The methodology for the housing needs forecast can be summarized as follows:

  1. Use the NH Center for Public Policy headship housing forecast model.
  2. Use 2010 Census population and housing units as baseline data (can easily be updated with 2020 Census).
  3. Use State of NH1 and State of VT2 year 2030 population projections (completed in 2016 and 2013, respectively), to power the model.

“Headship” is defined as the number of households in a community or region divided by the adult population3. Headship can be a useful indicator of housing supply and costs – a lower headship ratio indicates more adults per household, which suggests that more adults are living together, potentially in response to housing costs or limited supply. Headship is also responsive to aging populations – older households tend to be smaller, so a larger percentage of older residents will lead to an increased headship ratio.

The NH Center for Public Policy housing needs model first looks at headship within each age cohort (e.g., age 25-34) in the base year, then looks at projected changes in age cohorts (i.e., how many more/less 25-34 year-olds will there be in 2030) to estimate future changes in overall headship in the community or region. This information is used to turn population projections into projections of housing demand and average persons per household.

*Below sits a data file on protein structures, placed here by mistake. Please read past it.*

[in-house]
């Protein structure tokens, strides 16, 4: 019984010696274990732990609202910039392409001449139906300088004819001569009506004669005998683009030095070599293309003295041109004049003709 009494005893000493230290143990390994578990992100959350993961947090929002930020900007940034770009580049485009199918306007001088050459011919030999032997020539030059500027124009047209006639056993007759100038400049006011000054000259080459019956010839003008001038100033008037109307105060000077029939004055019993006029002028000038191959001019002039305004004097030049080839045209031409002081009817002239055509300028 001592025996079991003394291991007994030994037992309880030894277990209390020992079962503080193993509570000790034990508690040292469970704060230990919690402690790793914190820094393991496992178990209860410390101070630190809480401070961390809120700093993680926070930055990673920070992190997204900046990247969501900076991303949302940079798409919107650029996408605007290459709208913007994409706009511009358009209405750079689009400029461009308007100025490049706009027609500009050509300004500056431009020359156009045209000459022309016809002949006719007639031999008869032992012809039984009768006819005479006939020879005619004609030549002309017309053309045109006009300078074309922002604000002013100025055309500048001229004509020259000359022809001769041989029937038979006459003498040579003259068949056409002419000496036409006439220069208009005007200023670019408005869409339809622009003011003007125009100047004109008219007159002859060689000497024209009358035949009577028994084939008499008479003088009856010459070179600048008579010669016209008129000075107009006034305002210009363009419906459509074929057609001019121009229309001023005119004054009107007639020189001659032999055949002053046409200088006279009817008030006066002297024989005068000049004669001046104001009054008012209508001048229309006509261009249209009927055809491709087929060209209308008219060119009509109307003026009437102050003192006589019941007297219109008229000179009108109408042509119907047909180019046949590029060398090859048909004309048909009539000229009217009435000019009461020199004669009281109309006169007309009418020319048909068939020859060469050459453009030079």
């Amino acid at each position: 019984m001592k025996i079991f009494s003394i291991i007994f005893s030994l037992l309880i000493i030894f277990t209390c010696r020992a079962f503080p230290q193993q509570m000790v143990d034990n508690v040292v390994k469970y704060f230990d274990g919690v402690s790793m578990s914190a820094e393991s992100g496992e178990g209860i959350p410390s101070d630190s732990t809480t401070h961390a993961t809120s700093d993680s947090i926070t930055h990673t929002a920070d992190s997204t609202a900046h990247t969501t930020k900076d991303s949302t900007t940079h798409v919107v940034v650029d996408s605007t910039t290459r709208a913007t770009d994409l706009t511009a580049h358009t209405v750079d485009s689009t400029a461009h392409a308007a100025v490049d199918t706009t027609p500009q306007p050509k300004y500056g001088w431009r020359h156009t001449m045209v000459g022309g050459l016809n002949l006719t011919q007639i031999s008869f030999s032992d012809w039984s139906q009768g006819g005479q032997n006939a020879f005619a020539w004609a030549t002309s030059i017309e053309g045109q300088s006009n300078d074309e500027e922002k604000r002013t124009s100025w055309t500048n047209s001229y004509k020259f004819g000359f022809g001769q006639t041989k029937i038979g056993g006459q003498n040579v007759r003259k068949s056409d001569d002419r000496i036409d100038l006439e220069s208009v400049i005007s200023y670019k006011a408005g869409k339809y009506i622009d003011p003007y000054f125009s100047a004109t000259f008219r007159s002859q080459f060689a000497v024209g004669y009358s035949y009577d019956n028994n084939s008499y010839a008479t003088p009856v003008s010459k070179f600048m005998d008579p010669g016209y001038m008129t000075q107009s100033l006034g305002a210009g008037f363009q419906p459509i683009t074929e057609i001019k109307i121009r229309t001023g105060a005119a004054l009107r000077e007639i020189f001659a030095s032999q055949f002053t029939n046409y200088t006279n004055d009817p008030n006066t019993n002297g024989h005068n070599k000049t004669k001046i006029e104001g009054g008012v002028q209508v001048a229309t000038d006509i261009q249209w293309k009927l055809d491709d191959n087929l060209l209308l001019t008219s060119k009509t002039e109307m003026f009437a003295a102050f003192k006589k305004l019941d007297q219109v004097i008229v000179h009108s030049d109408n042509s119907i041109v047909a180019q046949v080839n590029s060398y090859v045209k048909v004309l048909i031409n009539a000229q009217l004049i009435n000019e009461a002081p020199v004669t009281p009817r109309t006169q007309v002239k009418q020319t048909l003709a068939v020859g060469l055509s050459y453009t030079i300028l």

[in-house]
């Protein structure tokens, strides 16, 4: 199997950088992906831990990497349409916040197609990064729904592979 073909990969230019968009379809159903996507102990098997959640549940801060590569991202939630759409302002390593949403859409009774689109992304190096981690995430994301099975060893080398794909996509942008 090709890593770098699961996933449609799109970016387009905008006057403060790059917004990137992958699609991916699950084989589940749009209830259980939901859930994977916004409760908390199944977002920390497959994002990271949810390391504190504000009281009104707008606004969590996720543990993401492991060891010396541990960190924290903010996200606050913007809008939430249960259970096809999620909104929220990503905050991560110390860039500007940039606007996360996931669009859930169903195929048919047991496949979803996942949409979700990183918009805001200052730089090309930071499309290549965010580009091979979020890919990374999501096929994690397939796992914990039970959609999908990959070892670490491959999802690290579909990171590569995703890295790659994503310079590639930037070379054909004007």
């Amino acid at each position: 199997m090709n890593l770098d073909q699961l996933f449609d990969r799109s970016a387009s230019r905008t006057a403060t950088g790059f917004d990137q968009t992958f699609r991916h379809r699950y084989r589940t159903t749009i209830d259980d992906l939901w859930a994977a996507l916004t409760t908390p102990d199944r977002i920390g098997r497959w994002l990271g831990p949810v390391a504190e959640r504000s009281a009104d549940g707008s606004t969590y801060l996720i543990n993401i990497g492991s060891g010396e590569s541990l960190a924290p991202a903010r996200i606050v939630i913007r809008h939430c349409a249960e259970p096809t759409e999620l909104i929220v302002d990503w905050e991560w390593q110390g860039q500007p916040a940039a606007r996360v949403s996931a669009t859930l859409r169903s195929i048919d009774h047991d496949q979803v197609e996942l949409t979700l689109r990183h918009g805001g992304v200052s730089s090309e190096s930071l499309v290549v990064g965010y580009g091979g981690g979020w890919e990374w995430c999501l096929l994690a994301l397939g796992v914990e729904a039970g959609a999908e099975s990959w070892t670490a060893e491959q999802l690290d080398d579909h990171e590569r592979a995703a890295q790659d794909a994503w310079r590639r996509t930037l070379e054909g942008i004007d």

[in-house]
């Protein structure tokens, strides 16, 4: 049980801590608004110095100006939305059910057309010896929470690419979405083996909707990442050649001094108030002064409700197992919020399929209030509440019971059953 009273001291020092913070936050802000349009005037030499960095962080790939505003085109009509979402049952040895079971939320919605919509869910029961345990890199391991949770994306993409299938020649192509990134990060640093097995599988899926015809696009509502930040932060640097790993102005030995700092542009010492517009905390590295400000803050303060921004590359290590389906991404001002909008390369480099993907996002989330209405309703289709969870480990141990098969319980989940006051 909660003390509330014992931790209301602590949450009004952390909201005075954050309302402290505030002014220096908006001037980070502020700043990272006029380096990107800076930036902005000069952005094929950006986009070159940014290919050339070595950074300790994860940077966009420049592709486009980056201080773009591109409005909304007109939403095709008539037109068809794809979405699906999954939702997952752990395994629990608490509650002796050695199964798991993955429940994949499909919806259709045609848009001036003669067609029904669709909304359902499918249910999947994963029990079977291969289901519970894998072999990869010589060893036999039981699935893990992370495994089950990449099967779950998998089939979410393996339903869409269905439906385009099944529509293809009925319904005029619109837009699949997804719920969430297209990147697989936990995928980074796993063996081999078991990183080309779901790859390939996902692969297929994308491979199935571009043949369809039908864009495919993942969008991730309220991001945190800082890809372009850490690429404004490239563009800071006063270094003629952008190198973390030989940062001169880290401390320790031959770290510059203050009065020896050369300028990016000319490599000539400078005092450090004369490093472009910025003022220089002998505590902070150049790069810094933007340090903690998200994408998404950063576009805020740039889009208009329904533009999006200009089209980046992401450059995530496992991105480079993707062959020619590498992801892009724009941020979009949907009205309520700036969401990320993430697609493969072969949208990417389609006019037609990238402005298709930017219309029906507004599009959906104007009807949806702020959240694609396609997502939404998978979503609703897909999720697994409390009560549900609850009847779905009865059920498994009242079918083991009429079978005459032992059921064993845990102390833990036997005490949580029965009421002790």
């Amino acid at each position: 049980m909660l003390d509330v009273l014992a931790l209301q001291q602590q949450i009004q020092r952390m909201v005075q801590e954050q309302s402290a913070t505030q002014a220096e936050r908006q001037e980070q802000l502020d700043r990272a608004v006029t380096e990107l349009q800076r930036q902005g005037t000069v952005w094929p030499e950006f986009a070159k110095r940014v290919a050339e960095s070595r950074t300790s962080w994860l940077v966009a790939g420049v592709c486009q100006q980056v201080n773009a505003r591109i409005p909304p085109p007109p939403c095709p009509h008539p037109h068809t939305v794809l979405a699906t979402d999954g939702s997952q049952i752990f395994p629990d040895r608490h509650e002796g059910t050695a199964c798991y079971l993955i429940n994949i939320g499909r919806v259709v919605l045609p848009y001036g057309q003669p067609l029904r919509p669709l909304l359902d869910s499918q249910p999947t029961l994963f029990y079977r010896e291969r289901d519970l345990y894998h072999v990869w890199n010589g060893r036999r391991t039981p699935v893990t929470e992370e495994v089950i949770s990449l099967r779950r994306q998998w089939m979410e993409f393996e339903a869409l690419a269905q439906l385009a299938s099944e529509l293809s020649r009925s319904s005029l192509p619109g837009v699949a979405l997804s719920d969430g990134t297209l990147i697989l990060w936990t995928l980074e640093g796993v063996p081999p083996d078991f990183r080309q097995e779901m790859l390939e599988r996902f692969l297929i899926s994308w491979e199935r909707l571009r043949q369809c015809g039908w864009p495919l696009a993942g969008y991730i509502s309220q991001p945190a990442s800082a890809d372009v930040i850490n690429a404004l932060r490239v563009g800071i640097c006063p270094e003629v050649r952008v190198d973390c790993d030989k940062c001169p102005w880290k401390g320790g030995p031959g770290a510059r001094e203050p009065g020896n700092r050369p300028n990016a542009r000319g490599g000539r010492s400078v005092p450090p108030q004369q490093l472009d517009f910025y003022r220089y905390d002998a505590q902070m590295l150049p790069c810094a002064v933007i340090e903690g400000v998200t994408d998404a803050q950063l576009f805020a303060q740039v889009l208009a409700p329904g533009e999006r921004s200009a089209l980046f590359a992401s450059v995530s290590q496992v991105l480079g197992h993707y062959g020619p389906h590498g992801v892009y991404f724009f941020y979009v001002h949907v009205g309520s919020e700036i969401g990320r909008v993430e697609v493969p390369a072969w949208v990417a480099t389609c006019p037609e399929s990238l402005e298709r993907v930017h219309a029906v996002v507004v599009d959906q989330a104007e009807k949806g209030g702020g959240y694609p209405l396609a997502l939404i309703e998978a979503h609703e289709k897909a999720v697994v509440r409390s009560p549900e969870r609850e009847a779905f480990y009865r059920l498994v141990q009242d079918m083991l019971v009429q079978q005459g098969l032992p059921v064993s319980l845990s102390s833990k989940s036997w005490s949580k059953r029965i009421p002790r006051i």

This modeling process incorporates several assumptions:

  • The headship ratio of a particular age cohort will remain constant between 2010 and 2030.
  • In order to make the model work for municipal-level projections, it was assumed that overall headship in municipalities would change proportionally with changes in county headship. This is because the NH Center of Public Policy model was designed for county-level projections, and 2010 Census data for age cohort populations is only available at the county level.
  • Based on a literature review and consultation with Tri-Commission staff, it was assumed that all municipal projections will have a margin of error of +/- 20% and all county-level projections will have a margin of error of +/- 15%.

Additional tweaks to the model were made to improve the accuracy of the forecast:

  • To assess the accuracy of populations projections, the projections from the State of NH and State of VT were compared to annual Census Population Estimates4. This exercise was used to create two sets of population projection inputs for the model: 1) using the State of VT and NH population projections as-is; and 2) using the percent difference between the projected population and Census Population Estimate to adjust projection populations. Two sets of forecast results were generated using this method in order to better estimate a range of possible outcomes. This range is represented in the result charts presented in this memo.
  • To assess changes in households since the 2010 Census (the base year for analysis), comparisons were performed with 2014-2018 American Community Survey (ACS) data. Overall, there was little change in the number of households during this time, indicating that projections using the 2010 Census as a base year are suitable for this modeling exercise. As noted earlier, these projections will be updated with 2020 Census data once available.


1 https://www.nh.gov/osi/data-center/population-projections.htm

2 https://dail.vermont.gov/sites/dail/files/documents/vt-population-projections-2010-2030.pdf

3 https://ternercenter.berkeley.edu/blog/new-households